1. Make copies of newspaper articles, TV shows, and other copyrighted works and use them and keep them for educational use-
  1. Create curriculum materials and scholarship with copyrighted materials embedded-
  2. Share, sell and distribute curriculum materials with copyrighted materials embedded-

Learners can:

  1. Use copyrighted works in creating new material-
  2. Distribute their works digitally if they meet the transformativeness standard-

Teachers can also use images that are considered copyright-friendly. I find the easiest way to do this is to adjust my Google Search to limit the images to common use for usage rights. Another way that I include images is to use my own photos or create images and graphics myself. I credit the images I use and request to share images of friends and colleagues.

When using music in a digital presentation, I use royalty free music from Ben Sound or Purple Planet. There are many choices that fit the theme of many projects and digital creations. Teachers can also access many online resources to curate digital material. The Media Education Lab has great resources that teachers can use in their content.

Recently, I worked with a group of students who created a video production about the technology in our school. We applied the above principles to our productions.

Tiger Tech Video

We made sure that we used our own photos, and royalty free music to create our video. It’s not quite finished, but it’s almost there!

Happy creating!



Creating Empowering PD

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There are less than 8 days left in the school year. It’s Friday afternoon, the kids are gone, and I am sitting amongst collected iPads and chargers. Every year at this time I am like, “That went by too fast!” As an Instructional Coach, manager of the Innovation Space and 1:1 Initiative, I feel that there was a lot accomplished this year. There are areas that still need development and tweaking. However, I am going to share the positive, because we need more of that!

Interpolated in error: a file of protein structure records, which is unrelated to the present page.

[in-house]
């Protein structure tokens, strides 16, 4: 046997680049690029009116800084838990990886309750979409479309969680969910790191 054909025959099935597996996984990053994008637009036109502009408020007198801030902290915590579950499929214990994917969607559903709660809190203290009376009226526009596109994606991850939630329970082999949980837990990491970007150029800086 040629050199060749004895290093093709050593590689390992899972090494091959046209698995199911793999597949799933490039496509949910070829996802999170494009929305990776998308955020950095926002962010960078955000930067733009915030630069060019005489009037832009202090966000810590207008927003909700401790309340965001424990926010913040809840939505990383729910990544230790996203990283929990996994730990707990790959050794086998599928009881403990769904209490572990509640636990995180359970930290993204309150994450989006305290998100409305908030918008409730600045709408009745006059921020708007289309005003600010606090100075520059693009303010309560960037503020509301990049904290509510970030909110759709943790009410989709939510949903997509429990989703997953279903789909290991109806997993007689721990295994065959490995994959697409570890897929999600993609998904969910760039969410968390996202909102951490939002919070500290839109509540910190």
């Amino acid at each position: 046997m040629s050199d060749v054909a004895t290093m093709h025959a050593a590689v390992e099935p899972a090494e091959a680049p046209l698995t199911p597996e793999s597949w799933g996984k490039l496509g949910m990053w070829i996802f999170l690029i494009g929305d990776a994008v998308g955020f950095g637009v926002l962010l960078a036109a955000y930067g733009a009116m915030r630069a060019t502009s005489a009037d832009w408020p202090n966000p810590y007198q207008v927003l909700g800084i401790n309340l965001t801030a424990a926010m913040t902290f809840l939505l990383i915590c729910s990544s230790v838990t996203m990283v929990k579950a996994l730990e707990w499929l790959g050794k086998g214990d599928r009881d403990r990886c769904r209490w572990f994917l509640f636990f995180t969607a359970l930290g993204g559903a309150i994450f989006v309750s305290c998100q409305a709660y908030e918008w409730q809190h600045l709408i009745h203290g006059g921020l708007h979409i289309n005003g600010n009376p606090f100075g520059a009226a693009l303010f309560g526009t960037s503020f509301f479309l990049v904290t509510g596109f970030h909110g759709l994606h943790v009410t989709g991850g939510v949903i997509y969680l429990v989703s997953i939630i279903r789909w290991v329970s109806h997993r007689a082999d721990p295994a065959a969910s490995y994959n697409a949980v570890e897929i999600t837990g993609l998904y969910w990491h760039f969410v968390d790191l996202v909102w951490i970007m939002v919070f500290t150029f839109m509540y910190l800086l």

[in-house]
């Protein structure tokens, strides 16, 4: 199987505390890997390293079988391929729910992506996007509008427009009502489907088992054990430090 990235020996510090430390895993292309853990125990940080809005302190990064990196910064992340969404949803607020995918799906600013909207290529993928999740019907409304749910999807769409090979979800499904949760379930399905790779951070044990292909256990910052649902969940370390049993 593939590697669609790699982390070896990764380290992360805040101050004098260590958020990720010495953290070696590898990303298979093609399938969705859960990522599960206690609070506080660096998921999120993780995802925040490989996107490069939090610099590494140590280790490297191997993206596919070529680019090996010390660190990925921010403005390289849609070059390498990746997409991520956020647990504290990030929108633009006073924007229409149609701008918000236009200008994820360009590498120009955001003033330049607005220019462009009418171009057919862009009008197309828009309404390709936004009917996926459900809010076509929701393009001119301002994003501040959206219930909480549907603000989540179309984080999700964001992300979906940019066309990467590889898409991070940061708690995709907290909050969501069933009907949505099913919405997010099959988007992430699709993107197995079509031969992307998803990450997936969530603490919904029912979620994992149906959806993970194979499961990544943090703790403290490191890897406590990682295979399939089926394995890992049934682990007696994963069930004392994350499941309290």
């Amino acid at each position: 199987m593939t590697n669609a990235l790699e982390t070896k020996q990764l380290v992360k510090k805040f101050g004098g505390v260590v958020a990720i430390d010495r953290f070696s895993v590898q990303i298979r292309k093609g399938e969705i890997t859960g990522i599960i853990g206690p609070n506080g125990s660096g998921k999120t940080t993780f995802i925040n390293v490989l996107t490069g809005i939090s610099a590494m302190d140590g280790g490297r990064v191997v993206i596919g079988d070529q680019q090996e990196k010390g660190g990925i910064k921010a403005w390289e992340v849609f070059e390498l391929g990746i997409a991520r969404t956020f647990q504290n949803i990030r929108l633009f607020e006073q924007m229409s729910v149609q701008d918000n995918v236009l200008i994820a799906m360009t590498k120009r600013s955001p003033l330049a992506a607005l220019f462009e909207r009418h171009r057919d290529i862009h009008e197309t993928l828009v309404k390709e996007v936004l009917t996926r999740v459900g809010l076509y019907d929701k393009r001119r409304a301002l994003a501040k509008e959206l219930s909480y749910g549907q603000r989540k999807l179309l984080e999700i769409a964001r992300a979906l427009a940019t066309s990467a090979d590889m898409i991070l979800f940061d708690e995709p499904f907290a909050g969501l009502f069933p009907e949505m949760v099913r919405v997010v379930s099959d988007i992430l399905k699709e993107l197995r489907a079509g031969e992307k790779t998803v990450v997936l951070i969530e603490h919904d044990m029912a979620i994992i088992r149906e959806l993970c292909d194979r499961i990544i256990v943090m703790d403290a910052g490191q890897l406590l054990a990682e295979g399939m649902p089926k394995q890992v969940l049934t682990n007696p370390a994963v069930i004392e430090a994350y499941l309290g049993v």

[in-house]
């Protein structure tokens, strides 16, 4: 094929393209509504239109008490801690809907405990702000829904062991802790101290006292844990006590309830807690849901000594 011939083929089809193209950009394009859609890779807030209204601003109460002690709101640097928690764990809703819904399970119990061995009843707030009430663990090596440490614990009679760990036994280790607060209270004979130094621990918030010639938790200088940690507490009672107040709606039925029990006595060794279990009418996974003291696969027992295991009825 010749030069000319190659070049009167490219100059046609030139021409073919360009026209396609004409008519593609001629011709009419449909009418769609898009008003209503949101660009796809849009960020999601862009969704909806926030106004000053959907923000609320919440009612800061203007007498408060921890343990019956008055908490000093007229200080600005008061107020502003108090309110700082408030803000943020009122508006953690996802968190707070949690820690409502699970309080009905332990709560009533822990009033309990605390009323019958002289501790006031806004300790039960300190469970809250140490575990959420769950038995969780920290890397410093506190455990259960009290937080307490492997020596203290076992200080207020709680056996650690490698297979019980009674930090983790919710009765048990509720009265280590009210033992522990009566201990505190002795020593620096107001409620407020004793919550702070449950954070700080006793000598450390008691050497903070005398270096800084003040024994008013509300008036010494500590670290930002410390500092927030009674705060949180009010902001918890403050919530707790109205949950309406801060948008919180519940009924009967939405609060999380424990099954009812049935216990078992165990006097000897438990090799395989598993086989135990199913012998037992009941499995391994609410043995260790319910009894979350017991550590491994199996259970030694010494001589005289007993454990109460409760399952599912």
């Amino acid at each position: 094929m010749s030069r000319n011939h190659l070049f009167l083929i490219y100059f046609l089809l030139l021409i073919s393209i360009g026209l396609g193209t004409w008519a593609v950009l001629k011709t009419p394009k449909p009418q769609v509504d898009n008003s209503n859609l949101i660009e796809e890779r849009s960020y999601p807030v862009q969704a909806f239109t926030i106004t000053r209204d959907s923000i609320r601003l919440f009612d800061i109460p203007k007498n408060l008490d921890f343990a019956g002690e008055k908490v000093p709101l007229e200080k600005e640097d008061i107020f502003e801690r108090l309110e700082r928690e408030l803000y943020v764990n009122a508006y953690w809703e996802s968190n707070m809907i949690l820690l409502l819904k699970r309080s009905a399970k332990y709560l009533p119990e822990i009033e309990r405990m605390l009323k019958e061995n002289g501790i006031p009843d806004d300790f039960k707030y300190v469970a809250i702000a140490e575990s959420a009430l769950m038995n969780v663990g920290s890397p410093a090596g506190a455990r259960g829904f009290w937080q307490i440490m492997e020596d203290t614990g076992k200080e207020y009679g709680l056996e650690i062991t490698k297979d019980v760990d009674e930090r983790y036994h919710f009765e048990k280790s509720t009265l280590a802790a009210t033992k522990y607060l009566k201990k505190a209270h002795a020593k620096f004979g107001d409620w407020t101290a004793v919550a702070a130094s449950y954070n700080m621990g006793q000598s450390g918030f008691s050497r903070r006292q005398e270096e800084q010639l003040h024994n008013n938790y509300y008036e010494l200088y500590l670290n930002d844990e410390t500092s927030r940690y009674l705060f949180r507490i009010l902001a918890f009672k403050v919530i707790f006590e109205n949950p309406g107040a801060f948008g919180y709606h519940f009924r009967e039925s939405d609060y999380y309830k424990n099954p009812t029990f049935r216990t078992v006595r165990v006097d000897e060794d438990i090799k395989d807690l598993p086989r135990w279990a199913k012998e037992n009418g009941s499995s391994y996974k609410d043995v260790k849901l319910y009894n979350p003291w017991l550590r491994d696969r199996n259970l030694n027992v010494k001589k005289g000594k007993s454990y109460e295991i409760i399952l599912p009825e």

As a district we have been focusing on being innovative. Innovative in our curriculum, our practice, our technology, and our learning communities. I am sure many districts are rethinking how they are delivering content and assessment in innovative ways. Here is what I can tell you from my personal experience, innovation requires everyone to be thinking about learning environments that are conducive to creating. The classroom is going to look different, learning will most definitely look different, and this all means PROFESSIONAL LEARNING SHOULD BE DIFFERENT! If we want our future learning to be different, today’s professional learning must be just as different.

This hangs in my bedroom to remind me of what I need to do!

Where do you begin? I think if you are truly interested in providing your students with a learning experience that is going to prepare them for a global economy, you need to facilitate the learning experiences with opportunities to seek problems and create solutions. We can’t expect our teachers to teach innovatively or creatively if we offer them professional development that is the same old same old, or mirrors the classroom of previous years.  Today’s students need to be empowered and engaged. Learning is not passive and never has been. Your professional development has to be engaging and empowering. You need to provide PD that is interesting, relevant, leverages technology and addresses the different learners. It’s kind of what we expect teachers to do, as educational leaders, we are charged with the same task. I’ll share with you how the other instructional coaches in my district and myself have created engaging and empowering PD, that allows for teacher choice and voice. Is it perfect? Nope, but it’s a start!

In our district, we provide our teachers with an EdCamp style of PD. First, we send out a survey to gauge what interests our teachers. Next, we recruit volunteers who are ready to share their experiences with the desired session topics. Teachers can sign up and attend sessions by other teachers in our district. We limit the sessions to about 40 minutes and allow teachers to move to other sessions. Yes, they get to move around! Check out this sample of our sessions. We have had great feedback from our staff. We try to facilitate our PD sessions in this format most of the time. In addition, we have allowed teachers to visit professional learning opportunities outside the district. We have a group of teachers attending the Pittsburg Fab Network 2018, and ISTE 2018 in Chicago.

George  Couros, author of “The Innovator’s Mindset; Empower Learning, Unleash Talent and Lead a Culture of Creativity”   lists in his blog, The Principal of Change, some other factors to consider when developing PD.

  • Invite students and parents to your professional learning days. (Need to add this!)
  • Ensure staff leads sessions. (We do this!)
  • Give staff time to NOT attend sessions and collaborate with colleagues. (Need more of this!)
  • Look at the different environment to try them out. (We got this too!)
  • Time for health and well-being! (More of this, please!)

Again, we have room to grow and improve, but we are on our way. Hopefully, you can apply some of these methods for professional learning in your planning and facilitation. I know I will be suggesting some more collaboration and well-being initiatives for next year’s PD. I welcome your questions, share them in the comments.